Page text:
Review of bbc’s participation in YouView
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- Contractual arrangements are no substitute for appropriate supervision
- A review of the Trust’s approval of Project Canvas is timely
- Failure to enforce the Trust Conditions undermines the Trust
Response of British Sky Broadcasting Limited (‘Sky’) to the BBC Trust
review of BBC’s participation in YouView
Sky welcomes the opportunity to input into the BBC Trust (‘the Trust’) review of the BBC’s
participation in YouView (formerly Project Canvas). This review comes at a key time in the
venture’s existence: three years after the Trust approved the creation of YouView; 12
months after launch; and shortly before re-negotiation of the joint venture shareholder
agreement (which we understand needs to be in place by March 2014).
In contrast to the position when the Trust approved Project Canvas, we now know what
YouView is and what it does, and have a better, if not complete view on how it interacts
with those outside the venture, like Sky. Furthermore, the Trust is in a privileged position
vis-à-vis the joint venture as it will have access to all the necessary information to enable it
to scrutinise YouView’s compliance with the various conditions imposed by the Trust as
part of its approval process in a rigorous and robust manner. Due to an overall lack of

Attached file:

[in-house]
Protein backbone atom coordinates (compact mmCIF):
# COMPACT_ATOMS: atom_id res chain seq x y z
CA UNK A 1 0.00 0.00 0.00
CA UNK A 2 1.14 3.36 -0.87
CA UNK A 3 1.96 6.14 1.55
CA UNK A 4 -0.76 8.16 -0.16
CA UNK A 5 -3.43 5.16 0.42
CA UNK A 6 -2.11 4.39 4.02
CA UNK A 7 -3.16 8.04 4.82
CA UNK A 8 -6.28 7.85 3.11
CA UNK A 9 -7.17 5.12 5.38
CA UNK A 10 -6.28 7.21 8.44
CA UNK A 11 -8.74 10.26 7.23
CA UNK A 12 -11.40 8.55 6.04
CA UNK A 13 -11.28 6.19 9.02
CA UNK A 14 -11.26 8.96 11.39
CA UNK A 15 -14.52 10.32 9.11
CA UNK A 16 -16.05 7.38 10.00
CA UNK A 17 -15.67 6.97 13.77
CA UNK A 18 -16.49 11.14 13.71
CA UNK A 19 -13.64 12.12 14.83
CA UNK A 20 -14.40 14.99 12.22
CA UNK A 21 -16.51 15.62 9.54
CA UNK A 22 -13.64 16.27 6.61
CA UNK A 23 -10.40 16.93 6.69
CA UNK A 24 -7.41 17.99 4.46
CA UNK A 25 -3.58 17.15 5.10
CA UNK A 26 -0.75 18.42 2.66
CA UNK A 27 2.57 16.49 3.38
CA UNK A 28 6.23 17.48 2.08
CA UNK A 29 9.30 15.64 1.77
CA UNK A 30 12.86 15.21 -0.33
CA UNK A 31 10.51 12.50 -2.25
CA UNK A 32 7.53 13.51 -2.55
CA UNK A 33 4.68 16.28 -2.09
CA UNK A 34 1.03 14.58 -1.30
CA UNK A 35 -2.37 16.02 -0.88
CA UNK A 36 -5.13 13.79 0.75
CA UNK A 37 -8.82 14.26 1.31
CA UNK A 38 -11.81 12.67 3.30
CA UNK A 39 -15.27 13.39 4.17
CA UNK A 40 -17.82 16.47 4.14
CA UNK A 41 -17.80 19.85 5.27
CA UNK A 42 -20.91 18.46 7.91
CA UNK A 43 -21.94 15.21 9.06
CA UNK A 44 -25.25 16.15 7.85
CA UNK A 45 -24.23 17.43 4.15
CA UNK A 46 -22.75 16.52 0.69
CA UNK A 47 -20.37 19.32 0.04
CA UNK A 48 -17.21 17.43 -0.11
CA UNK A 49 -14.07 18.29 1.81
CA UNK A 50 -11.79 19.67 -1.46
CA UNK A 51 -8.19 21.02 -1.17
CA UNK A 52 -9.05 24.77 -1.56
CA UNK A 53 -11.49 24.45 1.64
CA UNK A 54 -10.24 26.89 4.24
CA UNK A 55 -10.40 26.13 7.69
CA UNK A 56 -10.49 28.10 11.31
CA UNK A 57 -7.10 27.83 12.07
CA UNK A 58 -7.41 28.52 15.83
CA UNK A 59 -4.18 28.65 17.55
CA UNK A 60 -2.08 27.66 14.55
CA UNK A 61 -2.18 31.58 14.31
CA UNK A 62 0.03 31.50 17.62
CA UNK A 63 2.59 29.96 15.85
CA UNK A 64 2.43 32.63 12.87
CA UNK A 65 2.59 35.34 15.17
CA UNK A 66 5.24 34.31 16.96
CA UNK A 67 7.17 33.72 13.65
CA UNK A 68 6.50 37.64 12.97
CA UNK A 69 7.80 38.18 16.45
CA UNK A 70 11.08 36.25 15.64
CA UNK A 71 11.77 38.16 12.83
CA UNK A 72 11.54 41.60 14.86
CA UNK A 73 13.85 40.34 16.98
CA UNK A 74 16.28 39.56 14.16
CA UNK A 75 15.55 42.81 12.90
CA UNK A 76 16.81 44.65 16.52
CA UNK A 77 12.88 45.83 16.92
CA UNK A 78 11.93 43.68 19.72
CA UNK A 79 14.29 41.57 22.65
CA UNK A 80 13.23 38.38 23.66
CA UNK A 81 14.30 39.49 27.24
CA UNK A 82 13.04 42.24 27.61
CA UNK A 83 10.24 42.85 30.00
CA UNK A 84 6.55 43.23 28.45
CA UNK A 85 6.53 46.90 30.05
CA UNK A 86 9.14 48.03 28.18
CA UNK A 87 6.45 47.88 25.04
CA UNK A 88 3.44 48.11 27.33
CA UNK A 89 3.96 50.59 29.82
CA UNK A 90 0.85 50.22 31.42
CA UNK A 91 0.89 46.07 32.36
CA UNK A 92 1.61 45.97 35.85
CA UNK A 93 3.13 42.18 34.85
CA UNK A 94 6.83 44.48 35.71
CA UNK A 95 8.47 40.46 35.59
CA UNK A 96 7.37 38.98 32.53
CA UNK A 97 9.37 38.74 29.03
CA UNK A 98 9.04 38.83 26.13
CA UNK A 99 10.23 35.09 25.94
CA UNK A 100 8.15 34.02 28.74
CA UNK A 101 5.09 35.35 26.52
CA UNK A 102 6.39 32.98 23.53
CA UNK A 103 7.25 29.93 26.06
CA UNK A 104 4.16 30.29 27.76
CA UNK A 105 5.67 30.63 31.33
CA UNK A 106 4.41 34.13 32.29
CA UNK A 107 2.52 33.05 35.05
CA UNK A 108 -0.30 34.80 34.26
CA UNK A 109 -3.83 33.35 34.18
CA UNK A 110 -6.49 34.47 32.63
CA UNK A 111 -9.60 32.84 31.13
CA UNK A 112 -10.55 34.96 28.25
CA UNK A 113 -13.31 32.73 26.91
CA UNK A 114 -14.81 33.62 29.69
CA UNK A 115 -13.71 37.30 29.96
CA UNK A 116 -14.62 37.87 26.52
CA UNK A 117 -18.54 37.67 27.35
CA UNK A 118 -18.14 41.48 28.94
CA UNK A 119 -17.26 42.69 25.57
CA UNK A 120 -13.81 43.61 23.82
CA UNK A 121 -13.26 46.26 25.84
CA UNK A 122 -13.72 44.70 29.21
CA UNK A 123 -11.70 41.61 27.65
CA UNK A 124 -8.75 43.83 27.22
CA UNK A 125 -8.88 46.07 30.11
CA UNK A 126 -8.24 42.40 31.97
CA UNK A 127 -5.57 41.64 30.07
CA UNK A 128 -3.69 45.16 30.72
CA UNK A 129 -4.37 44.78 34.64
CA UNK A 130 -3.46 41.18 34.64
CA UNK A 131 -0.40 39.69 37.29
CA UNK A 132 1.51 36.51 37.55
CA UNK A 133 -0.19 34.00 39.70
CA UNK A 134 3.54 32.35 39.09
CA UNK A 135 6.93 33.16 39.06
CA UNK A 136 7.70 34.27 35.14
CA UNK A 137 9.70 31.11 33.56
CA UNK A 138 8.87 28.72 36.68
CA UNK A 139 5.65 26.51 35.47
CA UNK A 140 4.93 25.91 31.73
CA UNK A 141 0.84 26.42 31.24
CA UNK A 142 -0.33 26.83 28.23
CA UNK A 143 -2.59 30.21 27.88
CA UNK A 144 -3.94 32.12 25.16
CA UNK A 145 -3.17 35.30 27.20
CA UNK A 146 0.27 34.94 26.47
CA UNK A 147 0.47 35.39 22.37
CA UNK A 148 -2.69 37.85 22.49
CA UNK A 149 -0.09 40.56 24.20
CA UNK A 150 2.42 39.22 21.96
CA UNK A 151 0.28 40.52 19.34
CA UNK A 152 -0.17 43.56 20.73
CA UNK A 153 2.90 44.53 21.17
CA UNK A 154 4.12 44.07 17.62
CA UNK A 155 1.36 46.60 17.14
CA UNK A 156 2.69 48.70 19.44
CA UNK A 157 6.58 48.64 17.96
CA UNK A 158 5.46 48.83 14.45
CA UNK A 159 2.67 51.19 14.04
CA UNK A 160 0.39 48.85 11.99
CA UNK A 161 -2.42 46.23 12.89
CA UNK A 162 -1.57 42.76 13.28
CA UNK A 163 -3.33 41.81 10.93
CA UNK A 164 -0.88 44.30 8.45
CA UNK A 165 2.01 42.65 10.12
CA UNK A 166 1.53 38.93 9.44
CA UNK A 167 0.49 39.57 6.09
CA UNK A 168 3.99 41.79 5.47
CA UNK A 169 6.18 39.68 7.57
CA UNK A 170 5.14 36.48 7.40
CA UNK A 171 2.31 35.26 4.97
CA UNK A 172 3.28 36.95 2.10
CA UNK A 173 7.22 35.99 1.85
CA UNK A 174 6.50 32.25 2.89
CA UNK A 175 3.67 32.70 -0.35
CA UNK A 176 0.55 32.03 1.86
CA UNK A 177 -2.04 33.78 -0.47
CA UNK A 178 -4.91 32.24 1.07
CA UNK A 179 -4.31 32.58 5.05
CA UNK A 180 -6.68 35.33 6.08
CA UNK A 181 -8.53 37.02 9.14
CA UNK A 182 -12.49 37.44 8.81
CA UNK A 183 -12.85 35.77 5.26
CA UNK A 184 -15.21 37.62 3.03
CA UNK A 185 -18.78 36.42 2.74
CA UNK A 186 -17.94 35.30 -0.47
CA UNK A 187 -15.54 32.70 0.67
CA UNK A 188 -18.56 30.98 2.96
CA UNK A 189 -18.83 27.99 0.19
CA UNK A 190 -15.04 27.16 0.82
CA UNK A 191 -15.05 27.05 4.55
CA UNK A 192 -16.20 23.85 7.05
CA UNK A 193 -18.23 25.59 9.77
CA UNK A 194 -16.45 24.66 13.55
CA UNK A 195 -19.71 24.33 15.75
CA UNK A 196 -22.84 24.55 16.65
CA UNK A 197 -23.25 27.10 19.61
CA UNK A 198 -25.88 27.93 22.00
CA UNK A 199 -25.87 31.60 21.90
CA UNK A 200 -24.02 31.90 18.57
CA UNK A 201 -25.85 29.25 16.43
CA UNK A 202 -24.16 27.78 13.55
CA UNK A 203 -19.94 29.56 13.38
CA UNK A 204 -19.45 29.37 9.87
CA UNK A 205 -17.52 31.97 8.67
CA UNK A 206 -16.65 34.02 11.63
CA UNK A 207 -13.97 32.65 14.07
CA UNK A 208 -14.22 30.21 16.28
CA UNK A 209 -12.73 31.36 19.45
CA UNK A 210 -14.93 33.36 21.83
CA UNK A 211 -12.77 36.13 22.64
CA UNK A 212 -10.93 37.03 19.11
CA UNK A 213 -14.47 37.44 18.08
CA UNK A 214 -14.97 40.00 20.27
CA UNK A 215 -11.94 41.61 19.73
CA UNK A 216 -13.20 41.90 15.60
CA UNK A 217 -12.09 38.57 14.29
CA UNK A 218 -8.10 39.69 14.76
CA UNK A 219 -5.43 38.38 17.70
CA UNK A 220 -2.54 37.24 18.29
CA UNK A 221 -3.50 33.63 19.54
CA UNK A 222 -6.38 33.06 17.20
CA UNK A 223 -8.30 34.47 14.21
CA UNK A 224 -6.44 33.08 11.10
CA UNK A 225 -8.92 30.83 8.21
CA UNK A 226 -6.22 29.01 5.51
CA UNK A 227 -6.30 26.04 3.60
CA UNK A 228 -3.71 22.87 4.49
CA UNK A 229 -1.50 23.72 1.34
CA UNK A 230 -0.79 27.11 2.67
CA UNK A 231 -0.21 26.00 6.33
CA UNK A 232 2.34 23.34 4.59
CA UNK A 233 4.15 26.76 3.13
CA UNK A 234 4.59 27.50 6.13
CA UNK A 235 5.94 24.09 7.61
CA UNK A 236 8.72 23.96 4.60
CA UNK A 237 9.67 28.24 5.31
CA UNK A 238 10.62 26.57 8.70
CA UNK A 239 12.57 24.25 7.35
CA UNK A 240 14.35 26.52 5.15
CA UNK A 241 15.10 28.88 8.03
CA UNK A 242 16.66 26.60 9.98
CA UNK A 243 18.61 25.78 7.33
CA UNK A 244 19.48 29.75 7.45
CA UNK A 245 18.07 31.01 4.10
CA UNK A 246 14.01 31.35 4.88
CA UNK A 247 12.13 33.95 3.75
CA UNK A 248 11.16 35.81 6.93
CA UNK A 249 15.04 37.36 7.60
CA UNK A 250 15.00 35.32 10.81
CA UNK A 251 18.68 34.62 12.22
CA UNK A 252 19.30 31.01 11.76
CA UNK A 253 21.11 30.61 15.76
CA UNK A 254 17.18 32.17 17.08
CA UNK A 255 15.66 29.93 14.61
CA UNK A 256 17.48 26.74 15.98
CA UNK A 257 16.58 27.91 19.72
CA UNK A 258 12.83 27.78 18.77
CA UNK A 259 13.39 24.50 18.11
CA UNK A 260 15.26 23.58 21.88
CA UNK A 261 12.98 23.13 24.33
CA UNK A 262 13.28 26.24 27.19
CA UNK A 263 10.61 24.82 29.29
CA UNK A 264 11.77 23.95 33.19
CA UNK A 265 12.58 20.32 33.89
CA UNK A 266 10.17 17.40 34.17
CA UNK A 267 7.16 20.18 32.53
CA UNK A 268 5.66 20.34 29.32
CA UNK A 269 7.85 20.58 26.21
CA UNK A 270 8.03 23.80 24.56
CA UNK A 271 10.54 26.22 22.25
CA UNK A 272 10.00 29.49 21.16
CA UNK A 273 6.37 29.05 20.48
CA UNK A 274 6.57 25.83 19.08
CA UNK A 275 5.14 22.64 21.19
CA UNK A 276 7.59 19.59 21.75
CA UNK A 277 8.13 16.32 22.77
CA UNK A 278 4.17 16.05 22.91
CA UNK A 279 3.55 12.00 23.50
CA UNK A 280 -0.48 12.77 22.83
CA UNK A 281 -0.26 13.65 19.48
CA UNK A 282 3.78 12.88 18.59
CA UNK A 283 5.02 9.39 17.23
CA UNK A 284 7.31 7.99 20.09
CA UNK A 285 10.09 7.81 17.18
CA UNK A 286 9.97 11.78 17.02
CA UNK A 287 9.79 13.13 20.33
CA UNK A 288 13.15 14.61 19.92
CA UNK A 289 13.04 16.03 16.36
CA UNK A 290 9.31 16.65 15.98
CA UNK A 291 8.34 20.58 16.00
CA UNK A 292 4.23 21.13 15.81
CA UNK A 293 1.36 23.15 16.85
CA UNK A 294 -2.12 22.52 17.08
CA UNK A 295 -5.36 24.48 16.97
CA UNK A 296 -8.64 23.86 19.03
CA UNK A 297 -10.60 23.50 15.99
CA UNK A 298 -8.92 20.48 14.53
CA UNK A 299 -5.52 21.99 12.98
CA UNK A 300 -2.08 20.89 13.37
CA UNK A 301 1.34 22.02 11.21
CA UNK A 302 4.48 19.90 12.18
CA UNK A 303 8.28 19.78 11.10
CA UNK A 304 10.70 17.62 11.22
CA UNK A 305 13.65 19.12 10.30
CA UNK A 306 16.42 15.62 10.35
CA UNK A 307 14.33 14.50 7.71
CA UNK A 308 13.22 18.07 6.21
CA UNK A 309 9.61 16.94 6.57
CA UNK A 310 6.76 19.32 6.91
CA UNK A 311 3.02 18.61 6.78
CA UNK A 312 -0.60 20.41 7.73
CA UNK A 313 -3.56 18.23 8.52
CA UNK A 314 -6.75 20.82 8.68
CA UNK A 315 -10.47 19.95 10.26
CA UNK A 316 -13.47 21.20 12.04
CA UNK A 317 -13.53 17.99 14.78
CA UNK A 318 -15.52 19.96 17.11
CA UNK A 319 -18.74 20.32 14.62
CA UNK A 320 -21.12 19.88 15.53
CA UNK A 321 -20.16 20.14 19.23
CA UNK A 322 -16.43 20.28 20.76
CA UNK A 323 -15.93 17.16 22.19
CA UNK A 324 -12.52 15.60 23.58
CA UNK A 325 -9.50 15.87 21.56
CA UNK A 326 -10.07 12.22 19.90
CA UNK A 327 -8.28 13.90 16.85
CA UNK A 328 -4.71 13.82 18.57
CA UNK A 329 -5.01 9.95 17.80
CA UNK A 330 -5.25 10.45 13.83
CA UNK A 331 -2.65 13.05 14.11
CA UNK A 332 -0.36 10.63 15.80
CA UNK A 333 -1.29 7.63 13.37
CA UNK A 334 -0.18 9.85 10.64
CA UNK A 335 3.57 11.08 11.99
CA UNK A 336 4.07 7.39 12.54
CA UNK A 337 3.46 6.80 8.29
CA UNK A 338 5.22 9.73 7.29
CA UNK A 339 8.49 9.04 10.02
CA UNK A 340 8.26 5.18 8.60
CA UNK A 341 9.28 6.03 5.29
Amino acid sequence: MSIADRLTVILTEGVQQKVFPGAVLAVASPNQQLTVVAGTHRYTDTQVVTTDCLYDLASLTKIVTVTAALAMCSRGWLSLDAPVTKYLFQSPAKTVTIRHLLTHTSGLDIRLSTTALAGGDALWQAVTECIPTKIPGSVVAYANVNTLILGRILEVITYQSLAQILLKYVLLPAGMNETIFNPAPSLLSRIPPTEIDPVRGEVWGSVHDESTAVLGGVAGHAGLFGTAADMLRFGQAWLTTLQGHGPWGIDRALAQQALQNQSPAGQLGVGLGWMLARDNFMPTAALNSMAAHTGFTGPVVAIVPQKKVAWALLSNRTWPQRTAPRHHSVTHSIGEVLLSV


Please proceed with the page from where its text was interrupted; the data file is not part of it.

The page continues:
transparency, non-shareholders are unable to verify compliance with the Trust’s
Sky’s interest in YouView is twofold. On the one hand, YouView competes with Sky’s own
television platform and services. Secondly, as a content provider, Sky wishes to make its
channels and programmes widely available, and has engaged with YouView to launch Sky’s
internet TV service, NOW TV, on the platform, in addition to supplying its channels to
distributors on the platform using IP-delivery. Sky Store will also launch on the platform
Sky’s interest as a competing platform operator is focussed on ensuring that the BBC’s
creation of and participation in YouView does not distort competition between television
platforms and services any further than is necessary to deliver the BBC’s public interest
As a content provider, Sky has invested significantly in adapting its internet TV service,
NOW TV, for the YouView platform and intends expanding its offering to include linear
channels and additional content so that the service on YouView matches that available on
other platforms and devices. Sky has also entered into arrangements, or is in negotiations,
for the distribution of its content by BT and TalkTalk as part of their television services on
Both interests rely heavily on the conditions set out in the Trust’s “Final Conclusions” of 25
June 2010 (‘the Trust Conditions’) intended to create “a standards based open environment
including a new ‘open platform’ for
YouView partners agree on expansion
”, ft.com dated 28 July 2013, and “
weigh cash injection
”, ft.com dated 10 October 2013.
content providers, to ensure that Sky is not unduly prejudiced by this unprecedented
intervention in the sector.
Sky’s comments to the Trust are framed by these two complementary interests.
the joint venture and its shareholders, we ask that the Trust treat the response as
confidential. Should the Trust need to disclose specific information contained in this
submission to those parties, we would be happy to consider such disclosure on a case by
The nature and scope of the Trust’s review
The Trust’s review should be comprehensive
Absent the Trust’s approval of Project Canvas, YouView would not exist. The BBC’s
participation in YouView, and therefore the Trust approval, are inextricably linked to the